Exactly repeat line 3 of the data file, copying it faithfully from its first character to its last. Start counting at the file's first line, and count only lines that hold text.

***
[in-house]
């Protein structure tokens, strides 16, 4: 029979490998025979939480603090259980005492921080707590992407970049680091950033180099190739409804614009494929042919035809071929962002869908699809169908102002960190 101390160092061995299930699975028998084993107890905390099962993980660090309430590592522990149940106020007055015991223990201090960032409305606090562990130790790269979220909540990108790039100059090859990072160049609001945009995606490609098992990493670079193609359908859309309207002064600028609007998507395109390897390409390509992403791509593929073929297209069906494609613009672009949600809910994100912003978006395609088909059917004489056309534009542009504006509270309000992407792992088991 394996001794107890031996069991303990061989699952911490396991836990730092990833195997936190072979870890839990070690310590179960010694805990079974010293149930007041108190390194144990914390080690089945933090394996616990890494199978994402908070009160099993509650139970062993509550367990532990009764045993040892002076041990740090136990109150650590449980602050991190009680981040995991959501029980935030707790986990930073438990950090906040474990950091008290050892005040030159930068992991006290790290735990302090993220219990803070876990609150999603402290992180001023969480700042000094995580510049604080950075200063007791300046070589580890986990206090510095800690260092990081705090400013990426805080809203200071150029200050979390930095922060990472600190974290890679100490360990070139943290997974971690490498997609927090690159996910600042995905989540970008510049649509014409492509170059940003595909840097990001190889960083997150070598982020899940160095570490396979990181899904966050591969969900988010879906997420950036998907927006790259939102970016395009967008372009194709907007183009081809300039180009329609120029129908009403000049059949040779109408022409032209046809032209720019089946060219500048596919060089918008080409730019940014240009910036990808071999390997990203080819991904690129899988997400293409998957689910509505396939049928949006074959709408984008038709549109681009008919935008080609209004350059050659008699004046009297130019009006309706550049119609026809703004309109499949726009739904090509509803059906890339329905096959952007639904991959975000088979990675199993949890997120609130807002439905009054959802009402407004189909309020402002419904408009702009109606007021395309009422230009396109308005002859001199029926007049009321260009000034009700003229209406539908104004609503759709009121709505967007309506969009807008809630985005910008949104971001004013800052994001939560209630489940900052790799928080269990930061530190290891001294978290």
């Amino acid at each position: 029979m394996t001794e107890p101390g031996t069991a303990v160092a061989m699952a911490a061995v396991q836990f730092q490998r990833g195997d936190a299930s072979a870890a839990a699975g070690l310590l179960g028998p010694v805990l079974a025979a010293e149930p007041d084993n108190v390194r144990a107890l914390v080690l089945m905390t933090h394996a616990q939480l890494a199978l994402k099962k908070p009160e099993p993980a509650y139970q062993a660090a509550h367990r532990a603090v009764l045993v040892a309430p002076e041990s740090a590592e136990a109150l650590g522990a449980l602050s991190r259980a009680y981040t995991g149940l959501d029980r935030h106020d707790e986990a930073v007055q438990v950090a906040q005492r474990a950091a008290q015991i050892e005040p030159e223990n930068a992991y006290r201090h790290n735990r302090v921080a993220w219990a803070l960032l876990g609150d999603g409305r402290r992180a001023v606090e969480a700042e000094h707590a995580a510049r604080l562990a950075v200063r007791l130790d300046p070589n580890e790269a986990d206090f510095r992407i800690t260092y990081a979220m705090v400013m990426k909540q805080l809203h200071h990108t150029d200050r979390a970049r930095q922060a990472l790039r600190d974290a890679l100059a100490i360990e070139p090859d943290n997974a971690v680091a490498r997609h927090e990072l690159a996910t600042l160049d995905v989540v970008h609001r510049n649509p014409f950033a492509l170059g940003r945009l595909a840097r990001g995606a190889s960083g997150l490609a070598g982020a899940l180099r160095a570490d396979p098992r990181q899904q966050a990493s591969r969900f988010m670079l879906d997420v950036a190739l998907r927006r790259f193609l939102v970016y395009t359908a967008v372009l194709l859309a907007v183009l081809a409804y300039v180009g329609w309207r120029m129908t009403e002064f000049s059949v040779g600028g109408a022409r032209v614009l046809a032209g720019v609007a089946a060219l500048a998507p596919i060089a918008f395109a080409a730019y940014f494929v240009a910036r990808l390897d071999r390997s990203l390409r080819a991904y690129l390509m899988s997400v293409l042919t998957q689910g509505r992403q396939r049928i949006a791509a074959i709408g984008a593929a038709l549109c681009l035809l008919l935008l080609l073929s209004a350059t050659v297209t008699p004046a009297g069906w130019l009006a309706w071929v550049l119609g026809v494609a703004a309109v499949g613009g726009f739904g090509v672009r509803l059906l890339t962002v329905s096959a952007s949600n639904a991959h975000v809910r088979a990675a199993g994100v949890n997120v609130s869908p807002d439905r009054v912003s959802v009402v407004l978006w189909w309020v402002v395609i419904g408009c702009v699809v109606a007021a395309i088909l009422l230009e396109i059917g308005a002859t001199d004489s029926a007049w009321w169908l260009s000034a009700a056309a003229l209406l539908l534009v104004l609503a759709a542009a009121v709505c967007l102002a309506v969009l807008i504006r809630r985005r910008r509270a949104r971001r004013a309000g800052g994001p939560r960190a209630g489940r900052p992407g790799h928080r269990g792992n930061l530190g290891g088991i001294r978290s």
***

């Amino acid at each position: 029979m394996t001794e107890p101390g031996t069991a303990v160092a061989m699952a911490a061995v396991q836990f730092q490998r990833g195997d936190a299930s072979a870890a839990a699975g070690l310590l179960g028998p010694v805990l079974a025979a010293e149930p007041d084993n108190v390194r144990a107890l914390v080690l089945m905390t933090h394996a616990q939480l890494a199978l994402k099962k908070p009160e099993p993980a509650y139970q062993a660090a509550h367990r532990a603090v009764l045993v040892a309430p002076e041990s740090a590592e136990a109150l650590g522990a449980l602050s991190r259980a009680y981040t995991g149940l959501d029980r935030h106020d707790e986990a930073v007055q438990v950090a906040q005492r474990a950091a008290q015991i050892e005040p030159e223990n930068a992991y006290r201090h790290n735990r302090v921080a993220w219990a803070l960032l876990g609150d999603g409305r402290r992180a001023v606090e969480a700042e000094h707590a995580a510049r604080l562990a950075v200063r007791l130790d300046p070589n580890e790269a986990d206090f510095r992407i800690t260092y990081a979220m705090v400013m990426k909540q805080l809203h200071h990108t150029d200050r979390a970049r930095q922060a990472l790039r600190d974290a890679l100059a100490i360990e070139p090859d943290n997974a971690v680091a490498r997609h927090e990072l690159a996910t600042l160049d995905v989540v970008h609001r510049n649509p014409f950033a492509l170059g940003r945009l595909a840097r990001g995606a190889s960083g997150l490609a070598g982020a899940l180099r160095a570490d396979p098992r990181q899904q966050a990493s591969r969900f988010m670079l879906d997420v950036a190739l998907r927006r790259f193609l939102v970016y395009t359908a967008v372009l194709l859309a907007v183009l081809a409804y300039v180009g329609w309207r120029m129908t009403e002064f000049s059949v040779g600028g109408a022409r032209v614009l046809a032209g720019v609007a089946a060219l500048a998507p596919i060089a918008f395109a080409a730019y940014f494929v240009a910036r990808l390897d071999r390997s990203l390409r080819a991904y690129l390509m899988s997400v293409l042919t998957q689910g509505r992403q396939r049928i949006a791509a074959i709408g984008a593929a038709l549109c681009l035809l008919l935008l080609l073929s209004a350059t050659v297209t008699p004046a009297g069906w130019l009006a309706w071929v550049l119609g026809v494609a703004a309109v499949g613009g726009f739904g090509v672009r509803l059906l890339t962002v329905s096959a952007s949600n639904a991959h975000v809910r088979a990675a199993g994100v949890n997120v609130s869908p807002d439905r009054v912003s959802v009402v407004l978006w189909w309020v402002v395609i419904g408009c702009v699809v109606a007021a395309i088909l009422l230009e396109i059917g308005a002859t001199d004489s029926a007049w009321w169908l260009s000034a009700a056309a003229l209406l539908l534009v104004l609503a759709a542009a009121v709505c967007l102002a309506v969009l807008i504006r809630r985005r910008r509270a949104r971001r004013a309000g800052g994001p939560r960190a209630g489940r900052p992407g790799h928080r269990g792992n930061l530190g290891g088991i001294r978290s």